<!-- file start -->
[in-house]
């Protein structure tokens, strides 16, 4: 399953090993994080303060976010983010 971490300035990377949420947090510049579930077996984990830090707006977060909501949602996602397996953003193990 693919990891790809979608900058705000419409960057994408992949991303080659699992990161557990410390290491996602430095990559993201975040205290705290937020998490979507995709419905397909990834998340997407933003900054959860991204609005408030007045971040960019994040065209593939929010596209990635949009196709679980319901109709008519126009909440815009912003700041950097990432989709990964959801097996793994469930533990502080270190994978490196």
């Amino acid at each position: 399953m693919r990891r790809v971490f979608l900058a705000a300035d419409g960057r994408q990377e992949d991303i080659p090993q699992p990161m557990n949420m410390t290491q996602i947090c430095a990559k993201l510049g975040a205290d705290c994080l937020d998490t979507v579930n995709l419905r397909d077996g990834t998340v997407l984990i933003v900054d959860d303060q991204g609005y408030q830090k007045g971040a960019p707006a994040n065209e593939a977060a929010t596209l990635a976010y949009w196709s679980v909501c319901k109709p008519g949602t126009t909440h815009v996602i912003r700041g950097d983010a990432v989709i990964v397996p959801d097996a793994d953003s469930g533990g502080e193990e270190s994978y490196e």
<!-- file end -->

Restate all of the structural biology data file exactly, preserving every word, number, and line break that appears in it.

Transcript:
[in-house]
């Protein structure tokens, strides 16, 4: 399953090993994080303060976010983010 971490300035990377949420947090510049579930077996984990830090707006977060909501949602996602397996953003193990 693919990891790809979608900058705000419409960057994408992949991303080659699992990161557990410390290491996602430095990559993201975040205290705290937020998490979507995709419905397909990834998340997407933003900054959860991204609005408030007045971040960019994040065209593939929010596209990635949009196709679980319901109709008519126009909440815009912003700041950097990432989709990964959801097996793994469930533990502080270190994978490196």
């Amino acid at each position: 399953m693919r990891r790809v971490f979608l900058a705000a300035d419409g960057r994408q990377e992949d991303i080659p090993q699992p990161m557990n949420m410390t290491q996602i947090c430095a990559k993201l510049g975040a205290d705290c994080l937020d998490t979507v579930n995709l419905r397909d077996g990834t998340v997407l984990i933003v900054d959860d303060q991204g609005y408030q830090k007045g971040a960019p707006a994040n065209e593939a977060a929010t596209l990635a976010y949009w196709s679980v909501c319901k109709p008519g949602t126009t909440h815009v996602i912003r700041g950097d983010a990432v989709i990964v397996p959801d097996a793994d953003s469930g533990g502080e193990e270190s994978y490196e």